• REALLY IMPORTANT NOTE: If you are going to attempt to fight the fire, have everyone else get out of the house and make sure you have a clear path of escape.
    • Have a multi-purpose fire extinguisher on hand and learn how to use it. The NFPA offers some great tips on how to use a fire extinguisher correctly. REMEMBER that fire extinguishers should only be used for small fires. If the fire is too big to handle, just get out!
    • Small grease fires can best be smothered by sliding a lid over the burning pan. Always remember to turn off the stovetop, and wait till the fire is out and the pan is completely cool before touching it.
    • To extinguish an oven or microwave fire, close the door and turn it off. If you can safely reach the microwave plug, pull it out.
    • Have cooking equipment repaired or checked after a fire.


    Bonus category: Cooking Outdoors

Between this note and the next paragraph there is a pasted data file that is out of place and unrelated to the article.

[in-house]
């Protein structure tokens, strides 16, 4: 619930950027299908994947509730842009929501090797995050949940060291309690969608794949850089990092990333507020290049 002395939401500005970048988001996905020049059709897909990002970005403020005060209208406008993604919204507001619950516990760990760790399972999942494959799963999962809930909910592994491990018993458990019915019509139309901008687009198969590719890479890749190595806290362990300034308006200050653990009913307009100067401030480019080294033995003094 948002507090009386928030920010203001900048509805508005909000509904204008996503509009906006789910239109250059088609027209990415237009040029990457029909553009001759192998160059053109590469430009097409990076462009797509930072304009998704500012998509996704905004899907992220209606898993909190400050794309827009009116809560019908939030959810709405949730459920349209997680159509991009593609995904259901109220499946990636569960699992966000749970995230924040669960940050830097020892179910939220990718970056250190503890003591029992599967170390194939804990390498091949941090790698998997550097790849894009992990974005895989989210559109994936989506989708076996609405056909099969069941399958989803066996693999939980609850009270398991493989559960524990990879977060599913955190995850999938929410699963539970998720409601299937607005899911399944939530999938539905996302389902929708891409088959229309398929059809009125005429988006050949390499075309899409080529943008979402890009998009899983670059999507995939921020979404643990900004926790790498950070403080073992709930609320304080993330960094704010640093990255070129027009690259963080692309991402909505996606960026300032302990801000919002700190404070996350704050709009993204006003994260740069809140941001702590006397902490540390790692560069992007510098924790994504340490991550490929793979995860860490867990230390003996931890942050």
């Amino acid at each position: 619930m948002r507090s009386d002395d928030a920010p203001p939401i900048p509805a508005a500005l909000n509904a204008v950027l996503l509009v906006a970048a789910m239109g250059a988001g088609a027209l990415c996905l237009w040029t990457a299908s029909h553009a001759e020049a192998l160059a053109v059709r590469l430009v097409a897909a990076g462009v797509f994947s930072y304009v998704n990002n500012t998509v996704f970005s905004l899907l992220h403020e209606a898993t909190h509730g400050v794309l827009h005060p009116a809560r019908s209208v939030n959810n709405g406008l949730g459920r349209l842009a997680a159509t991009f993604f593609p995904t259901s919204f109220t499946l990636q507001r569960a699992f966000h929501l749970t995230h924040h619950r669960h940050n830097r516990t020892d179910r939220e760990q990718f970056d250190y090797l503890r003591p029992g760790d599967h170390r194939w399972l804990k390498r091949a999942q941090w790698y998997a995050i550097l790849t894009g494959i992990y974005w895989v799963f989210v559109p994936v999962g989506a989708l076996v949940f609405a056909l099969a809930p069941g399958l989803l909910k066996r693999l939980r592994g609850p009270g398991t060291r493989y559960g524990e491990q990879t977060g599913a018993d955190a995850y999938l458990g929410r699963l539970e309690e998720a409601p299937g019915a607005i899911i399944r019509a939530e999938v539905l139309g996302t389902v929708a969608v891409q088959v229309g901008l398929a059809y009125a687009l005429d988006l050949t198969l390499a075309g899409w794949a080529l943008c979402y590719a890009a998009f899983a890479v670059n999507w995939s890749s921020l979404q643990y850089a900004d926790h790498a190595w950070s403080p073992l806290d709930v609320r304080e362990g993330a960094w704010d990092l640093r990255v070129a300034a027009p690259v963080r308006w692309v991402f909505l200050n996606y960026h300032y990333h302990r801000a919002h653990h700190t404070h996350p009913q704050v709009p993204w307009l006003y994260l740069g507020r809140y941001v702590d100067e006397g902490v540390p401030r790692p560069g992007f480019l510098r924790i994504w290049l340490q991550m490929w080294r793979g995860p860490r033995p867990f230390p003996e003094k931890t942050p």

In your kitchen-away-from-home, all the safety practices above apply:

    • Keep equipment clean.
    • Keep children, pets, and flammable materials several feet away.
    • Never leave grills or other cooking equipment  unattended.

    Additionally, consider these grill-specific tips:

    • Be sure your gas grill is open when you light it.
    • Never add liquid fuel to a fire.
    • Let coals cool completely before disposing of them.
    • Never use a tabletop grill or camp stove inside a tent.
    • Store fuel carefully and keep it away from heat.

    Check out more safety info at the following sites, and get cookin’ with fire safety!

    Posted In: Uncategorized Tagged With: Fire Safety, Fire Preparedness

  • House in 2013 Colorado Flood